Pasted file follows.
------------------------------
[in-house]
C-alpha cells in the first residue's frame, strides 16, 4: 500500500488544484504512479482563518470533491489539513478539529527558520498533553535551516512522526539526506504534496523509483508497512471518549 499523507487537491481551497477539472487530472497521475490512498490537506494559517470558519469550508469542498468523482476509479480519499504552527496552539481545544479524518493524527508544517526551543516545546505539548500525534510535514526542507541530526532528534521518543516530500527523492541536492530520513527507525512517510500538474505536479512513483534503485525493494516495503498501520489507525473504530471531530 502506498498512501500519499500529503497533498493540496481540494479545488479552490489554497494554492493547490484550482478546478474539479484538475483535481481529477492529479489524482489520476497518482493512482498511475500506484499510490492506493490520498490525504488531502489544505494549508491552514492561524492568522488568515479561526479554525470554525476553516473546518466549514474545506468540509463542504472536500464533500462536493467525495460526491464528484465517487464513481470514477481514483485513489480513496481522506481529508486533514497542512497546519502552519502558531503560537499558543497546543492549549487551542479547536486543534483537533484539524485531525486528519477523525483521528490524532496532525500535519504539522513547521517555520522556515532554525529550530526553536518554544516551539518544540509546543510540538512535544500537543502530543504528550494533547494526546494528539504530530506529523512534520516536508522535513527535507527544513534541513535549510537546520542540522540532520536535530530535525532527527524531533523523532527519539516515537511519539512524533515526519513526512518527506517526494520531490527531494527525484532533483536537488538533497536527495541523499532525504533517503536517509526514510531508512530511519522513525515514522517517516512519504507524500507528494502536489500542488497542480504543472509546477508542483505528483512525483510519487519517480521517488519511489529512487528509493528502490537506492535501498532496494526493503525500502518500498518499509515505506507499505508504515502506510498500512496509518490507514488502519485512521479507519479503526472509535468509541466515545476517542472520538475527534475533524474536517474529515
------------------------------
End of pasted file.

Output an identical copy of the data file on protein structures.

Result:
[in-house]
C-alpha cells in the first residue's frame, strides 16, 4: 500500500488544484504512479482563518470533491489539513478539529527558520498533553535551516512522526539526506504534496523509483508497512471518549 499523507487537491481551497477539472487530472497521475490512498490537506494559517470558519469550508469542498468523482476509479480519499504552527496552539481545544479524518493524527508544517526551543516545546505539548500525534510535514526542507541530526532528534521518543516530500527523492541536492530520513527507525512517510500538474505536479512513483534503485525493494516495503498501520489507525473504530471531530 502506498498512501500519499500529503497533498493540496481540494479545488479552490489554497494554492493547490484550482478546478474539479484538475483535481481529477492529479489524482489520476497518482493512482498511475500506484499510490492506493490520498490525504488531502489544505494549508491552514492561524492568522488568515479561526479554525470554525476553516473546518466549514474545506468540509463542504472536500464533500462536493467525495460526491464528484465517487464513481470514477481514483485513489480513496481522506481529508486533514497542512497546519502552519502558531503560537499558543497546543492549549487551542479547536486543534483537533484539524485531525486528519477523525483521528490524532496532525500535519504539522513547521517555520522556515532554525529550530526553536518554544516551539518544540509546543510540538512535544500537543502530543504528550494533547494526546494528539504530530506529523512534520516536508522535513527535507527544513534541513535549510537546520542540522540532520536535530530535525532527527524531533523523532527519539516515537511519539512524533515526519513526512518527506517526494520531490527531494527525484532533483536537488538533497536527495541523499532525504533517503536517509526514510531508512530511519522513525515514522517517516512519504507524500507528494502536489500542488497542480504543472509546477508542483505528483512525483510519487519517480521517488519511489529512487528509493528502490537506492535501498532496494526493503525500502518500498518499509515505506507499505508504515502506510498500512496509518490507514488502519485512521479507519479503526472509535468509541466515545476517542472520538475527534475533524474536517474529515